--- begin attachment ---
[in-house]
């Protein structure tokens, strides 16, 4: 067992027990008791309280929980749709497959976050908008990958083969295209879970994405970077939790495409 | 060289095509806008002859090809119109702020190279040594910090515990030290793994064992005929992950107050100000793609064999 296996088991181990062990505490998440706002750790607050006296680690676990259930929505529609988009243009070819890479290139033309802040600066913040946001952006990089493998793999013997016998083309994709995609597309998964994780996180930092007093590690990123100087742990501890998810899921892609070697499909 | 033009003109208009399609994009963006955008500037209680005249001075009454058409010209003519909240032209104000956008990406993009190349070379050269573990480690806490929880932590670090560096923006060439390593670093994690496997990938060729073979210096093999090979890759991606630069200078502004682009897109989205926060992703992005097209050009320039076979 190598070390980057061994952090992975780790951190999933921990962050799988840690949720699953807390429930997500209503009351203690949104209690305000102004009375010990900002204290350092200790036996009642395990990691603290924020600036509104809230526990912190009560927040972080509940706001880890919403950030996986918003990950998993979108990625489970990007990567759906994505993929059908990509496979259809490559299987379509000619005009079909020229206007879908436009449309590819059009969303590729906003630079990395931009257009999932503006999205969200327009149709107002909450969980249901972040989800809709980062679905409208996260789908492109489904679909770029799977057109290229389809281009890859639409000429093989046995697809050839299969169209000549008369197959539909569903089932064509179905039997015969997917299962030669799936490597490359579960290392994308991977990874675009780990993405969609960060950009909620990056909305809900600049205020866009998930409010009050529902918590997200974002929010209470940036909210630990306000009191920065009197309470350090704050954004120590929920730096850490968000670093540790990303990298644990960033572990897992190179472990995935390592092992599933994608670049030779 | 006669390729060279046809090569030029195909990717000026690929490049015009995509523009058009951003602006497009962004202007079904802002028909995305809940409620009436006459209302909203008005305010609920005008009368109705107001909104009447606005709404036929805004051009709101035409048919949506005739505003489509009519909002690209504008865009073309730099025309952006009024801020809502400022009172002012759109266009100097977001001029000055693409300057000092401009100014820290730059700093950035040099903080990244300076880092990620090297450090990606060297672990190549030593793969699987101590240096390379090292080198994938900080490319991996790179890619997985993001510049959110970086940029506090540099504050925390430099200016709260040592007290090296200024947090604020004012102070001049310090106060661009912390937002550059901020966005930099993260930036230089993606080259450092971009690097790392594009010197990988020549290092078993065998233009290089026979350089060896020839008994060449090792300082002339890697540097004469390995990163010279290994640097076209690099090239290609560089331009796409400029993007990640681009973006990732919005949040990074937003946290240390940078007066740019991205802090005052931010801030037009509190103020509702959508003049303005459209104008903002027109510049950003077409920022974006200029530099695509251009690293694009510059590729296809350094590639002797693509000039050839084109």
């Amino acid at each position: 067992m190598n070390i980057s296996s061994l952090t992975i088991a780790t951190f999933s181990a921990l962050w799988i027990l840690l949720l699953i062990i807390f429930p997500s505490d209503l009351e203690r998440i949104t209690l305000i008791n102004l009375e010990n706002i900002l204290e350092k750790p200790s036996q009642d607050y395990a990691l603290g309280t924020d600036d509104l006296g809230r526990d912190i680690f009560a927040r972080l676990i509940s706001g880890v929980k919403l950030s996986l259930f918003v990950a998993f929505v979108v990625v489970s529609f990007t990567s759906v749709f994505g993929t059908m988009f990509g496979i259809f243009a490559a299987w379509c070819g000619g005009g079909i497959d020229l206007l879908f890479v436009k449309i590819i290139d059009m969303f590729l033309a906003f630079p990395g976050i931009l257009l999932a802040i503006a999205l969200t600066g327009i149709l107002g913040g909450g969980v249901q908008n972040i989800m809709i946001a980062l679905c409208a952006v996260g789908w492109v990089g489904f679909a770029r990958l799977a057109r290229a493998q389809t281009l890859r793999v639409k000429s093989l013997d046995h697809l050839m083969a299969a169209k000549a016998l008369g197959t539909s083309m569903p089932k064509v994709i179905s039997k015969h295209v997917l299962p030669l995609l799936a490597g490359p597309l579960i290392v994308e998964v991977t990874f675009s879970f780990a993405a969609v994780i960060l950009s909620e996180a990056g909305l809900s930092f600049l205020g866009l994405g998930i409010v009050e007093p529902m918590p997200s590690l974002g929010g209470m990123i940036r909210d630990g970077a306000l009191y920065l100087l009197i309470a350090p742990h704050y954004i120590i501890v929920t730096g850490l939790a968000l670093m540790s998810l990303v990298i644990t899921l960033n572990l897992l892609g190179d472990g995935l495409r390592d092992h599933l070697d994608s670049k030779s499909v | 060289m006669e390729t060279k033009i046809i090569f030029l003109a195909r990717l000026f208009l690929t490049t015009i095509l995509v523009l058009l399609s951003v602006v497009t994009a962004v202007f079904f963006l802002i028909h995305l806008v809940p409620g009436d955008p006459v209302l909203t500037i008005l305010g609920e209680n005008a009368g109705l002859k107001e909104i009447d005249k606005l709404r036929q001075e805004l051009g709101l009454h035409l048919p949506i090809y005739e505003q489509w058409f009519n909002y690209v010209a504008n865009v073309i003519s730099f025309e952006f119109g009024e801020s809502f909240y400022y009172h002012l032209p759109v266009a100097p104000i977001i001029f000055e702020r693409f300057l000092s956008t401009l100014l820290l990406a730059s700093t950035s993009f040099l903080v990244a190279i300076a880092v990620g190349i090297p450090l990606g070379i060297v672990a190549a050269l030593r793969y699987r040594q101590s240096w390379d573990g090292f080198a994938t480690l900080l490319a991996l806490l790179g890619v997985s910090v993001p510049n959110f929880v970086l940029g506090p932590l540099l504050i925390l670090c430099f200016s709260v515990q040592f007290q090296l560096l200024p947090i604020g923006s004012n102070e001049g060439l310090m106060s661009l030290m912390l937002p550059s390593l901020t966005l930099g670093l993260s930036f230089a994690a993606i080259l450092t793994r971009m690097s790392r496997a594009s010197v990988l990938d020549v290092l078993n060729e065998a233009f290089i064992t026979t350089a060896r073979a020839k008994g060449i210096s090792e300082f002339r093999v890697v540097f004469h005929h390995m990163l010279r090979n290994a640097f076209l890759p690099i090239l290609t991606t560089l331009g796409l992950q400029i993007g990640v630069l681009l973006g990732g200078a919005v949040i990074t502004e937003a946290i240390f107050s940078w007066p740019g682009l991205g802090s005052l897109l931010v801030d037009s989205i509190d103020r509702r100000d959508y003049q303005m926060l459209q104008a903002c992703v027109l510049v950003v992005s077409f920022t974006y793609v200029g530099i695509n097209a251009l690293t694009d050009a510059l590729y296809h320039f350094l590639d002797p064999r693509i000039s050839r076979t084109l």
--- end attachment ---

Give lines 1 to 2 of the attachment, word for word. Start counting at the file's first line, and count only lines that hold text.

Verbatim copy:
[in-house]
């Protein structure tokens, strides 16, 4: 067992027990008791309280929980749709497959976050908008990958083969295209879970994405970077939790495409 | 060289095509806008002859090809119109702020190279040594910090515990030290793994064992005929992950107050100000793609064999 296996088991181990062990505490998440706002750790607050006296680690676990259930929505529609988009243009070819890479290139033309802040600066913040946001952006990089493998793999013997016998083309994709995609597309998964994780996180930092007093590690990123100087742990501890998810899921892609070697499909 | 033009003109208009399609994009963006955008500037209680005249001075009454058409010209003519909240032209104000956008990406993009190349070379050269573990480690806490929880932590670090560096923006060439390593670093994690496997990938060729073979210096093999090979890759991606630069200078502004682009897109989205926060992703992005097209050009320039076979 190598070390980057061994952090992975780790951190999933921990962050799988840690949720699953807390429930997500209503009351203690949104209690305000102004009375010990900002204290350092200790036996009642395990990691603290924020600036509104809230526990912190009560927040972080509940706001880890919403950030996986918003990950998993979108990625489970990007990567759906994505993929059908990509496979259809490559299987379509000619005009079909020229206007879908436009449309590819059009969303590729906003630079990395931009257009999932503006999205969200327009149709107002909450969980249901972040989800809709980062679905409208996260789908492109489904679909770029799977057109290229389809281009890859639409000429093989046995697809050839299969169209000549008369197959539909569903089932064509179905039997015969997917299962030669799936490597490359579960290392994308991977990874675009780990993405969609960060950009909620990056909305809900600049205020866009998930409010009050529902918590997200974002929010209470940036909210630990306000009191920065009197309470350090704050954004120590929920730096850490968000670093540790990303990298644990960033572990897992190179472990995935390592092992599933994608670049030779 | 006669390729060279046809090569030029195909990717000026690929490049015009995509523009058009951003602006497009962004202007079904802002028909995305809940409620009436006459209302909203008005305010609920005008009368109705107001909104009447606005709404036929805004051009709101035409048919949506005739505003489509009519909002690209504008865009073309730099025309952006009024801020809502400022009172002012759109266009100097977001001029000055693409300057000092401009100014820290730059700093950035040099903080990244300076880092990620090297450090990606060297672990190549030593793969699987101590240096390379090292080198994938900080490319991996790179890619997985993001510049959110970086940029506090540099504050925390430099200016709260040592007290090296200024947090604020004012102070001049310090106060661009912390937002550059901020966005930099993260930036230089993606080259450092971009690097790392594009010197990988020549290092078993065998233009290089026979350089060896020839008994060449090792300082002339890697540097004469390995990163010279290994640097076209690099090239290609560089331009796409400029993007990640681009973006990732919005949040990074937003946290240390940078007066740019991205802090005052931010801030037009509190103020509702959508003049303005459209104008903002027109510049950003077409920022974006200029530099695509251009690293694009510059590729296809350094590639002797693509000039050839084109």